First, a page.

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Plaintiff Denied Coverage Under Significant Other’s Insurance Policy Where She Was a Named Insured

September 1, 2020 • Posted By Maria E. Stamatelatos • Insurance Coverage

On July 8, 2020, the Supreme Court, Cortland County issued a decision in Davis v. Phillips. In the case, plaintiff allegedly sustained injuries while visiting the residence owned and occupied by defendant Phillips. While visiting defendant, plaintiff fell when she became entangled in a cord securing defendant’s dog as his dog began to chase a cat. Defendant Travco Insurance Company disclaimed coverage on the basis that plaintiff was a named insured on the relevant homeowner’s insurance policy.

Plaintiff then commenced an action seeking the following: (1) declaratory judgment that plaintiff was not a named insured on the policy on the date of incident and requiring Travco Insurance Company and defendant Bailey Place Insurance, Co. (the insurance agency through which the homeowner’s policy was obtained) to provide coverage for her claims; and (2) damages against all named Defendants. Plaintiff then moved for summary judgment stating Travco was obligated to provide coverage and for summary judgment establishing defendant Phillip’s liability.

 Plaintiff and defendant Phillips were “self-described significant others who began a relationship in 2008.” Phillips maintained his primary residence at the location where plaintiff fell continuously since 2010, while plaintiff resided with him from July 2010 through January 2014. In January 2012, Phillips conveyed the property to plaintiff and the two obtained an insurance policy through Travco Insurance Company, on which they were both named insureds. In January 2014, plaintiff moved to another residence left to her by her deceased husband. Then in December 2016, plaintiff re-conveyed Phillip’s residence to him. Phillip’s insurance broker then issued an insurance binder to him showing Phillips to be the named insured on the insurance policy. The binder did not mention plaintiff, but she was not removed as an insured on the policy.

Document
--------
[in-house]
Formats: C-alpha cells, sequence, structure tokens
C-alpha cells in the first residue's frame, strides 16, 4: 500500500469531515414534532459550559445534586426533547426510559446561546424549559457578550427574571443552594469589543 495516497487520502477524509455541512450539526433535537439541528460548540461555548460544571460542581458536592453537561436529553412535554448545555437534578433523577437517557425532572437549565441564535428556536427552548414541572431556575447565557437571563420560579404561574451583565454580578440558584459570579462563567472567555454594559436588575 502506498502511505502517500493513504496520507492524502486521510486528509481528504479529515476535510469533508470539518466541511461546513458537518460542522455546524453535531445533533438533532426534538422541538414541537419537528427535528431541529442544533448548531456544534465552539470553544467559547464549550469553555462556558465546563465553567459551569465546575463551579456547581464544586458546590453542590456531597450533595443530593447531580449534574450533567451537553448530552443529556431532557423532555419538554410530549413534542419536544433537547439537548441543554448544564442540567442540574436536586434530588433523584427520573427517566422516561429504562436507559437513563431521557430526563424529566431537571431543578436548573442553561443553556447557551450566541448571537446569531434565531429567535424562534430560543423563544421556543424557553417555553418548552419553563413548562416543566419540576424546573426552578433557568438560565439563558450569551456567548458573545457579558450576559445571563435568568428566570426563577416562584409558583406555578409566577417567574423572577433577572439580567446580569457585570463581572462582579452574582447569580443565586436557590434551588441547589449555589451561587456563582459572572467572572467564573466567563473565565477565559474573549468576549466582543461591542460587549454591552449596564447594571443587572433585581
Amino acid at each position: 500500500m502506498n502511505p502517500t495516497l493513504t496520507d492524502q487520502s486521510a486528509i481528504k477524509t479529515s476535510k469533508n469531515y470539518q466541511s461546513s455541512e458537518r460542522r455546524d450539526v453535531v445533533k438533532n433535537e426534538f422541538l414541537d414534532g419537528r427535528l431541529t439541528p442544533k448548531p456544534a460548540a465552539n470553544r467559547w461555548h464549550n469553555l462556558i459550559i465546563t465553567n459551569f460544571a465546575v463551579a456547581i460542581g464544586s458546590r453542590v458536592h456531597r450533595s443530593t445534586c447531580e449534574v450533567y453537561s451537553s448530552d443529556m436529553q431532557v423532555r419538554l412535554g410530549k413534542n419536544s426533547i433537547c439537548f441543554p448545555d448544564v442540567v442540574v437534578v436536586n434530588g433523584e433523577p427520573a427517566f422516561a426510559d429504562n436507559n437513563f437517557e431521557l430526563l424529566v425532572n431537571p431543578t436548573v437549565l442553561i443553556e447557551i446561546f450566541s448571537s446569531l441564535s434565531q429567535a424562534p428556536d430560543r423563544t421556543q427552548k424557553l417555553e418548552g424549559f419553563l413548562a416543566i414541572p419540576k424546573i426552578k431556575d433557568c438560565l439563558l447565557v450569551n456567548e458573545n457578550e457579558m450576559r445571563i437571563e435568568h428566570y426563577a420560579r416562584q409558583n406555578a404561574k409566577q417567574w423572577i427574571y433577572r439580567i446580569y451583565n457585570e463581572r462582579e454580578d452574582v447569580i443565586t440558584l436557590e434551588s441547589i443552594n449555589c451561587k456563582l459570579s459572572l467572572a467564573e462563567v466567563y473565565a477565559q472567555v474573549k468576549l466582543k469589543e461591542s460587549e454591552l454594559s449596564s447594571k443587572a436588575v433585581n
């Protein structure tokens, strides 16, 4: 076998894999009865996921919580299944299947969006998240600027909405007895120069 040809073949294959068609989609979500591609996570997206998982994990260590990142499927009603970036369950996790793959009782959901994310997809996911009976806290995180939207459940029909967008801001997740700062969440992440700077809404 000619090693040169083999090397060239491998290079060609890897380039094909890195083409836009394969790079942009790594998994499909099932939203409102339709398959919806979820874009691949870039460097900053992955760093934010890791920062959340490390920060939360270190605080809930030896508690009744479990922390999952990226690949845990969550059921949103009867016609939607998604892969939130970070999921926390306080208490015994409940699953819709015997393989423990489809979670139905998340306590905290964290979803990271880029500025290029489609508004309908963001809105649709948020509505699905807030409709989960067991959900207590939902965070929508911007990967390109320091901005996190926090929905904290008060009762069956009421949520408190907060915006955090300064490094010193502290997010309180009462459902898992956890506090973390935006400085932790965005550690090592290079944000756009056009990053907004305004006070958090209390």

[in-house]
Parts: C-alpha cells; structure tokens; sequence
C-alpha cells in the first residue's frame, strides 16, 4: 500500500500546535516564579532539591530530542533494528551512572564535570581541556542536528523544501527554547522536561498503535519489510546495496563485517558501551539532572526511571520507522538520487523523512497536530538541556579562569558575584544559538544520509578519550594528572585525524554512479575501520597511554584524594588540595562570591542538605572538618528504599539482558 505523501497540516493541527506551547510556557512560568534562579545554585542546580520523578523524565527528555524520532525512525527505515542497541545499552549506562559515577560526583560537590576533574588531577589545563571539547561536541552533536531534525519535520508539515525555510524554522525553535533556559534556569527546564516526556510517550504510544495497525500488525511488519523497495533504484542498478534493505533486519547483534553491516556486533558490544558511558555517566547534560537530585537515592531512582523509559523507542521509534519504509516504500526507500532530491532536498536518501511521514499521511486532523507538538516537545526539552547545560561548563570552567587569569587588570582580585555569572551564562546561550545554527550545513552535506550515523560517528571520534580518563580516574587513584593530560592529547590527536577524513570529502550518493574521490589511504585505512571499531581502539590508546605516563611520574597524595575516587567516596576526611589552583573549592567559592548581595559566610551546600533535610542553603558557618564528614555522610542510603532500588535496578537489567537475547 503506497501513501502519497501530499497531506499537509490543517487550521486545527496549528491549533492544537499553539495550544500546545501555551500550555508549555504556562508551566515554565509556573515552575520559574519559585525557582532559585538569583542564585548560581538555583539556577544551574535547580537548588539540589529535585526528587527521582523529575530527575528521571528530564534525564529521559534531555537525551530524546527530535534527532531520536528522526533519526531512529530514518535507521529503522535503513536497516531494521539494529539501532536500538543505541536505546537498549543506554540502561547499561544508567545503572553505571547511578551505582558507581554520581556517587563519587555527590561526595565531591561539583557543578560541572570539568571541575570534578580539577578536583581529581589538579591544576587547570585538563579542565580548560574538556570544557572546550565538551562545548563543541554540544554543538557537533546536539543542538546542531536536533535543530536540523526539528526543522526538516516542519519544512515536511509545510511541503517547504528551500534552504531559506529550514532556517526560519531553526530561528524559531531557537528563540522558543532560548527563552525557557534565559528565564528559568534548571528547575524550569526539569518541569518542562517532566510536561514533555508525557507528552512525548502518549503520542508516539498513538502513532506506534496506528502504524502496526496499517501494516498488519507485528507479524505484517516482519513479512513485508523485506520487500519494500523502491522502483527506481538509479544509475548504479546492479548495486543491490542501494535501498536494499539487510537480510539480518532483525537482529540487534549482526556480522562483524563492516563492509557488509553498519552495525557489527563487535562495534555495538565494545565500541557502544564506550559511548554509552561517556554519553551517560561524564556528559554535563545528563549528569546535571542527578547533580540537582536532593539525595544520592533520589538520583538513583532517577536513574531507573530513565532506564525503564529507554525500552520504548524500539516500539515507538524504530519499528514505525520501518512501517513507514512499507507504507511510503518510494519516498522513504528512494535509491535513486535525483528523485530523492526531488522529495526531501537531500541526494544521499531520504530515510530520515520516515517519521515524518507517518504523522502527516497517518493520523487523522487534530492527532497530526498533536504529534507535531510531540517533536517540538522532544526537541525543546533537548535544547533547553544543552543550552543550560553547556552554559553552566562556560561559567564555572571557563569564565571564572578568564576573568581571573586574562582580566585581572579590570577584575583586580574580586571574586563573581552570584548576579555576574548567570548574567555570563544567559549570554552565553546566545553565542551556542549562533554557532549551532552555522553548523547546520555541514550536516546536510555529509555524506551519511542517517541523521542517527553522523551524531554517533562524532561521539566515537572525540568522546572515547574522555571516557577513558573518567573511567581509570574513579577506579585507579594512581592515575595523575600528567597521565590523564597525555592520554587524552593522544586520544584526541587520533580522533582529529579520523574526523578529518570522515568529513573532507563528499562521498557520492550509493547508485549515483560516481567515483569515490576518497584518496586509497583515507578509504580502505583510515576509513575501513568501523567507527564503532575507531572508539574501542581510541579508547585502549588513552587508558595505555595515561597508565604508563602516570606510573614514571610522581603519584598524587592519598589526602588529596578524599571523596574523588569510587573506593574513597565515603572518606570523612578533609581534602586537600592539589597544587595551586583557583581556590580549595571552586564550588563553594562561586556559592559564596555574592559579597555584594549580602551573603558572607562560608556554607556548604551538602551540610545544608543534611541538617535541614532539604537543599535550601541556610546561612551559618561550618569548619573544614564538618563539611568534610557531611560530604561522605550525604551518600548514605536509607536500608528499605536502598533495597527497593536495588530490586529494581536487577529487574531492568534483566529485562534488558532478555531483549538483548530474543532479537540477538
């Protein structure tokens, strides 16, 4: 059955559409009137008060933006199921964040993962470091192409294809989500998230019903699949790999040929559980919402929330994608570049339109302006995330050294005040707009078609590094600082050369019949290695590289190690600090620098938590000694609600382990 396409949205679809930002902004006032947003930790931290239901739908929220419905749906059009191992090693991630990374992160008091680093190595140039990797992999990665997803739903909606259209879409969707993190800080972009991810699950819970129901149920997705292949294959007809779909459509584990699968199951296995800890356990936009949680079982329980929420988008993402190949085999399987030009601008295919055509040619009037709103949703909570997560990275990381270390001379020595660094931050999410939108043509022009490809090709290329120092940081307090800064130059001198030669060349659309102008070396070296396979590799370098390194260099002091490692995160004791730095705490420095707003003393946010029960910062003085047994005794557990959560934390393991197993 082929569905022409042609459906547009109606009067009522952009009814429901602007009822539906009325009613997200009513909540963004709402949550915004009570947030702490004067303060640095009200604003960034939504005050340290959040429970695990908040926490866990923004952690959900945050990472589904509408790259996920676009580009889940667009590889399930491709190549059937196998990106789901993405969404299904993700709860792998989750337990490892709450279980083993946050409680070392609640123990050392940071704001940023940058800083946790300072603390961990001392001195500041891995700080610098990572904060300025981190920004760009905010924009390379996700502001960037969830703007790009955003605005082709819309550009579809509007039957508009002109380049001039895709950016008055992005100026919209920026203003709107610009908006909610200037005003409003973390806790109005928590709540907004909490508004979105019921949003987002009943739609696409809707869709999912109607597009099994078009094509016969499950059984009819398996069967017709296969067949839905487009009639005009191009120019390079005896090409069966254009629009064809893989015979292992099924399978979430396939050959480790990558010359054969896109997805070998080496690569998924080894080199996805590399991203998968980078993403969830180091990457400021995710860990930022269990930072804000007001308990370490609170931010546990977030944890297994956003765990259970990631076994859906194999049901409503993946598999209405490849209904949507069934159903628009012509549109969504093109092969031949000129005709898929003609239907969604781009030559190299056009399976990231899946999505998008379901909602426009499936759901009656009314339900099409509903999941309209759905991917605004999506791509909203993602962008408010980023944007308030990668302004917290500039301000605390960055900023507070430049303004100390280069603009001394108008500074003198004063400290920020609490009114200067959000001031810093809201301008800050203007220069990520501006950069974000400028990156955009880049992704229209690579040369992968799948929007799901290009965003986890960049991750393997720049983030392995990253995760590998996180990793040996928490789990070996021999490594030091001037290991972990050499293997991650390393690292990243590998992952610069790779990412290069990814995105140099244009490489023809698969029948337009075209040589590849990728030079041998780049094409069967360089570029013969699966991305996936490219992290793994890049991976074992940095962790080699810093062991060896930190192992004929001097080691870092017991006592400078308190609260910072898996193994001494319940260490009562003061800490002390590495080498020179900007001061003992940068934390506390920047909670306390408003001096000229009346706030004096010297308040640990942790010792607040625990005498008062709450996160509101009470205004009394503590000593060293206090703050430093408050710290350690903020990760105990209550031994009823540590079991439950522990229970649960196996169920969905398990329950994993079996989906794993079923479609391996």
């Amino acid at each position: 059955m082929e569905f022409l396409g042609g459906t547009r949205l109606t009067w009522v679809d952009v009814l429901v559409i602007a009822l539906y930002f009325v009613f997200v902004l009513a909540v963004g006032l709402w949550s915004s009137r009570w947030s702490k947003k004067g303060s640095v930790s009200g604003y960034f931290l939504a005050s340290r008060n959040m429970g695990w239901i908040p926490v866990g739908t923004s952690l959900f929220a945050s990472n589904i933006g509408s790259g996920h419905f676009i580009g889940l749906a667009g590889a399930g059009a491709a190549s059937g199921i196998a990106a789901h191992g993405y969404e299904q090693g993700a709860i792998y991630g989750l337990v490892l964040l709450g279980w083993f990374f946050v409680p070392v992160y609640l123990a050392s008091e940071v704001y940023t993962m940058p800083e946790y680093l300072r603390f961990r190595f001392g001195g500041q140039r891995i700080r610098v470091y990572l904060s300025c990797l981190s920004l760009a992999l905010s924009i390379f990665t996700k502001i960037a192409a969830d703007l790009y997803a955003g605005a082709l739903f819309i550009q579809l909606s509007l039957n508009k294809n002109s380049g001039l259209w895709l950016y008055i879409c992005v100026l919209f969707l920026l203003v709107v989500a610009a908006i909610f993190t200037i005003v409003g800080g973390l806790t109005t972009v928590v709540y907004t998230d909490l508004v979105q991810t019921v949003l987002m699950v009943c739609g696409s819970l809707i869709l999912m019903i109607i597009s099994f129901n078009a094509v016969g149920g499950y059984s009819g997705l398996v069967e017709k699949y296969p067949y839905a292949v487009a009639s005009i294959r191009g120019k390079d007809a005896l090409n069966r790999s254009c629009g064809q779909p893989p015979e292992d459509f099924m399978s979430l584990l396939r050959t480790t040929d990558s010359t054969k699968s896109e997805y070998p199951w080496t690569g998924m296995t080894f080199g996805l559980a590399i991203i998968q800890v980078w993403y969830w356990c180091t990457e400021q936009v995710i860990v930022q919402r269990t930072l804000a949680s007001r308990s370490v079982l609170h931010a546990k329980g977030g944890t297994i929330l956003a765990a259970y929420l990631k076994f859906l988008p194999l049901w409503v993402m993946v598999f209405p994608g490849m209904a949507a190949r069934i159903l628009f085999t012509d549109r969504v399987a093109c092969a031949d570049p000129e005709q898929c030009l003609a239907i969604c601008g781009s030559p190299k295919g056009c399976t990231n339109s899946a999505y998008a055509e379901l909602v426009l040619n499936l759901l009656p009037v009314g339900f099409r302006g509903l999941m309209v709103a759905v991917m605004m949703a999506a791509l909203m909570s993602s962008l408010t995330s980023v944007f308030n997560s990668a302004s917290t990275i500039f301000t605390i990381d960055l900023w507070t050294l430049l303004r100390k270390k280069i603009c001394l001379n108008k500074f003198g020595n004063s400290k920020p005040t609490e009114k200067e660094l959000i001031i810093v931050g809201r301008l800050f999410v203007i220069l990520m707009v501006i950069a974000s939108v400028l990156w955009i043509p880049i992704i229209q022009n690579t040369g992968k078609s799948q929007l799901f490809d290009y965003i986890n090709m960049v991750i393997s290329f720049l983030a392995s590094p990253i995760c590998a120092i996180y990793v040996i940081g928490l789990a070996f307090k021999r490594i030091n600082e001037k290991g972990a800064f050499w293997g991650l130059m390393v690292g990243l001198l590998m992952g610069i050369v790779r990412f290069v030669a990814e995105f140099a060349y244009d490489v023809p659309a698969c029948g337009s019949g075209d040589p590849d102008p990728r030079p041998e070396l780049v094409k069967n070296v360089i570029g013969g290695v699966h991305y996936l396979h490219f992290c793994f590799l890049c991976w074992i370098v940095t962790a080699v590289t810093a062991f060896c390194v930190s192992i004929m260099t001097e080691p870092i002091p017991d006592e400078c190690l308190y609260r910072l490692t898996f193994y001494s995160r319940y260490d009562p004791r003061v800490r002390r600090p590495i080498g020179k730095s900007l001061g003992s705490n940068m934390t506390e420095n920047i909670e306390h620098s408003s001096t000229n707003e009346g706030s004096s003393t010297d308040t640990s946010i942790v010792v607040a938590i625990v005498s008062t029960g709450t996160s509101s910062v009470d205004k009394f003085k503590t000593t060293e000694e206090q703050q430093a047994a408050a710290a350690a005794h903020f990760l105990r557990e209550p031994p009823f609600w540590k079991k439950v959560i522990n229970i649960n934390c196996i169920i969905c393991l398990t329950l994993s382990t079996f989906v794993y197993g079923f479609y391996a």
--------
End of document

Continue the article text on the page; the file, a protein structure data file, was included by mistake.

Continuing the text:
The insurance policy expressly excluded coverage for bodily injuries to an insured and for medical expenses incurred as a result of bodily injury to an insured. The Court found that plaintiff’s argument that she was not an insured as a matter of law because she had no measurable interest in Phillip’s residence was unavailing. The Court reasoned “[i]t has long been the rule that, in order to prevent fraud and crime and to prohibit wagering contracts on property in which the insured possesses no interest, the lack of an insurable interest in the property insured renders the property insurance void and unenforceable.” The Court thus found that Travco Insurance Company was entitled to declaratory judgment enforcing the policy as written and adjudjing that it has no obligation to defend or indemnify Phillips.


The Court also found that Phillips was not liable for plaintiff’s injuries because owners of animals are not strictly liable for injuries that result from a person being caught in the chain or leash of a dog while engaged in normal canine behavior, and thus Phillips was not liable for plaintiff’s injuries as a matter of law.


For more information, please contact Maria E. Stamatelatos at